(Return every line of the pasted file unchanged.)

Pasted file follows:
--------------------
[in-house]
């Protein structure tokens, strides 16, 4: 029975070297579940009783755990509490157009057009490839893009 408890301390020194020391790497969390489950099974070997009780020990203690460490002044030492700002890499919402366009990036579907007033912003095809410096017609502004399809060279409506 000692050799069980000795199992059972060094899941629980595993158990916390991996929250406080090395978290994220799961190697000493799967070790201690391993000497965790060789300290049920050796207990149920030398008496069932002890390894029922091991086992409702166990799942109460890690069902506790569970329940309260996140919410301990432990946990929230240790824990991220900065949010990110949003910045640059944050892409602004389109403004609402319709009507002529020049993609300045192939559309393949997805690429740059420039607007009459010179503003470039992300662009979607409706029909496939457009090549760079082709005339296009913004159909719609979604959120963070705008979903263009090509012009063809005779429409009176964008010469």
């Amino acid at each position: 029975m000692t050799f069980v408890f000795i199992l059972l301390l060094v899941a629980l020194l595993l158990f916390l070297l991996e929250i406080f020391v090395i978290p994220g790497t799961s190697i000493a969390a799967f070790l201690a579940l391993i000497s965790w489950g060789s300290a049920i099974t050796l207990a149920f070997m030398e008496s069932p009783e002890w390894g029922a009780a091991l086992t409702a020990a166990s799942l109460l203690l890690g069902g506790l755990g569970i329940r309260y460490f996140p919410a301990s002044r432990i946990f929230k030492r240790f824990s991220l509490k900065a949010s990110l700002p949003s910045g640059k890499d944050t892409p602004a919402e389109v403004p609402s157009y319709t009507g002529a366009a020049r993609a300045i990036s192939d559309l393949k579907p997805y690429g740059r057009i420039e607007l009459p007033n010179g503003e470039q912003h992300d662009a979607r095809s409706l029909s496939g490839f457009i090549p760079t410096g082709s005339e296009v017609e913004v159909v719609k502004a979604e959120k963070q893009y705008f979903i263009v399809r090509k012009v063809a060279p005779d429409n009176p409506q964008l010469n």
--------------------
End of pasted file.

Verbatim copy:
[in-house]
């Protein structure tokens, strides 16, 4: 029975070297579940009783755990509490157009057009490839893009 408890301390020194020391790497969390489950099974070997009780020990203690460490002044030492700002890499919402366009990036579907007033912003095809410096017609502004399809060279409506 000692050799069980000795199992059972060094899941629980595993158990916390991996929250406080090395978290994220799961190697000493799967070790201690391993000497965790060789300290049920050796207990149920030398008496069932002890390894029922091991086992409702166990799942109460890690069902506790569970329940309260996140919410301990432990946990929230240790824990991220900065949010990110949003910045640059944050892409602004389109403004609402319709009507002529020049993609300045192939559309393949997805690429740059420039607007009459010179503003470039992300662009979607409706029909496939457009090549760079082709005339296009913004159909719609979604959120963070705008979903263009090509012009063809005779429409009176964008010469």
């Amino acid at each position: 029975m000692t050799f069980v408890f000795i199992l059972l301390l060094v899941a629980l020194l595993l158990f916390l070297l991996e929250i406080f020391v090395i978290p994220g790497t799961s190697i000493a969390a799967f070790l201690a579940l391993i000497s965790w489950g060789s300290a049920i099974t050796l207990a149920f070997m030398e008496s069932p009783e002890w390894g029922a009780a091991l086992t409702a020990a166990s799942l109460l203690l890690g069902g506790l755990g569970i329940r309260y460490f996140p919410a301990s002044r432990i946990f929230k030492r240790f824990s991220l509490k900065a949010s990110l700002p949003s910045g640059k890499d944050t892409p602004a919402e389109v403004p609402s157009y319709t009507g002529a366009a020049r993609a300045i990036s192939d559309l393949k579907p997805y690429g740059r057009i420039e607007l009459p007033n010179g503003e470039q912003h992300d662009a979607r095809s409706l029909s496939g490839f457009i090549p760079t410096g082709s005339e296009v017609e913004v159909v719609k502004a979604e959120k963070q893009y705008f979903i263009v399809r090509k012009v063809a060279p005779d429409n009176p409506q964008l010469n």